Oxford English Dictionary began in 1857, took seventy years to complete, drew from tens of thousands of brilliant minds, and organized the sprawling language into 414,825 precise definitions. Hidden within the rituals of its creation is the story of two remarkable men.
Professor James Murray was the distinguished editor of the OED project. Dr. William Chester Minor was one of thousands of contributors. Minor was remarkably prolific, sending thousands of neat, handwritten quotations from his home in the small village of Crowthorne, fifty miles from Oxford. On numerous occasions, Murray invited Minor to visit Oxford, but Murray's offer was regularly--and mysteriously--refused.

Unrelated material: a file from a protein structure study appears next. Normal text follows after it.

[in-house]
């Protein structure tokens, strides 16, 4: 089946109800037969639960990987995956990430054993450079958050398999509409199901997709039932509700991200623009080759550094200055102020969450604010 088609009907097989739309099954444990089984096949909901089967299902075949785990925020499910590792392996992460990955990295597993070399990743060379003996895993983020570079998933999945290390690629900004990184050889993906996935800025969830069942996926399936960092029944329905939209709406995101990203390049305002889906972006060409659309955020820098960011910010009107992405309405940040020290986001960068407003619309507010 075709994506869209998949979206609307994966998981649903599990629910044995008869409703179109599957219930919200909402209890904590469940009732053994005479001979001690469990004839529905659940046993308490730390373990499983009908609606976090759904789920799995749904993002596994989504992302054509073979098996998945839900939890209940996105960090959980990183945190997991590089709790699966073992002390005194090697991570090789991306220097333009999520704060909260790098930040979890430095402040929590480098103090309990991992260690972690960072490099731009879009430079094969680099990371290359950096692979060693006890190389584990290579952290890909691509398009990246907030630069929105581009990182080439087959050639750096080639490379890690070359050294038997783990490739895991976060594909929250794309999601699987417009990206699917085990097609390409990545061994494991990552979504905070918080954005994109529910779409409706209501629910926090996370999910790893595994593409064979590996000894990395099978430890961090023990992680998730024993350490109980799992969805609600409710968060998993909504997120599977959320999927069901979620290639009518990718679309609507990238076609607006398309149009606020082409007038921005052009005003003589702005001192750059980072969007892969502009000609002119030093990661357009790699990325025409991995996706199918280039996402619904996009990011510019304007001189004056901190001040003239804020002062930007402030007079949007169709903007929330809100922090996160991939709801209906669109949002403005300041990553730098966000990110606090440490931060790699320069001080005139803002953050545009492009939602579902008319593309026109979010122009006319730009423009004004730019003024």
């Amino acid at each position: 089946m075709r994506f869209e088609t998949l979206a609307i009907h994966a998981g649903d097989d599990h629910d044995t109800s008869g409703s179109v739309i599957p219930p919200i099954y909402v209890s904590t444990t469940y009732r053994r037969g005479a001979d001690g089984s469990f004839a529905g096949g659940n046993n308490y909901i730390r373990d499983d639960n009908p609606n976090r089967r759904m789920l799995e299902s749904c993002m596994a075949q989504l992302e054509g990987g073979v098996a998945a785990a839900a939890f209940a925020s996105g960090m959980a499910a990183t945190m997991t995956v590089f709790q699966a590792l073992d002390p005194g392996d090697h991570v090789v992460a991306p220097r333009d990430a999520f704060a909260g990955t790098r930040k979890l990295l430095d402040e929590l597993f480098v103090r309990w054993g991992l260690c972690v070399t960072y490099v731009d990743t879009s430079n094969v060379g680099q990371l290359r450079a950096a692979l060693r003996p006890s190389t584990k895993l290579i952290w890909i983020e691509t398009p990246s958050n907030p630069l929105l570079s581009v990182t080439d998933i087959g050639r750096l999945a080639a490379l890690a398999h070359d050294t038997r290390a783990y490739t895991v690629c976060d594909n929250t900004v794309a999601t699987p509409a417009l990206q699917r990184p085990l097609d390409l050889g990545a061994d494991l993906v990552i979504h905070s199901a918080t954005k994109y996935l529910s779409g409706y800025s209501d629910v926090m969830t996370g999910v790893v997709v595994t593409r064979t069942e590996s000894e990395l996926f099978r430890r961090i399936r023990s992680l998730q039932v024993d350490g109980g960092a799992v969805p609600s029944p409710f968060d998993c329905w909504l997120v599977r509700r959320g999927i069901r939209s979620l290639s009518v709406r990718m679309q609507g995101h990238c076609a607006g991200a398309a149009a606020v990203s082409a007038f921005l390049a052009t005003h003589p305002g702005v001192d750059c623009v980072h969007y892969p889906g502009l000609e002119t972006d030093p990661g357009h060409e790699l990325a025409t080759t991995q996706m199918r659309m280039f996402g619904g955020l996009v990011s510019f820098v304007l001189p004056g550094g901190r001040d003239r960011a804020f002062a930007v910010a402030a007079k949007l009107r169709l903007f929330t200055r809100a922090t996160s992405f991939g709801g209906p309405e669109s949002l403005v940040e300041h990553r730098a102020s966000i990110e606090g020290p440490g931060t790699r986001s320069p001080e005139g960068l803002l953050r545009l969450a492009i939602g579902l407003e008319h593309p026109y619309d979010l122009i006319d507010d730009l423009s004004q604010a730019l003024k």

Finally, in 1896, after Minor had sent nearly ten thousand definitions to the dictionary, a puzzled Murray set out to visit him. It was then that Murray finally learned that Minor was a murderer locked up in Broadmoor, England's harshest asylum for criminal lunatics.
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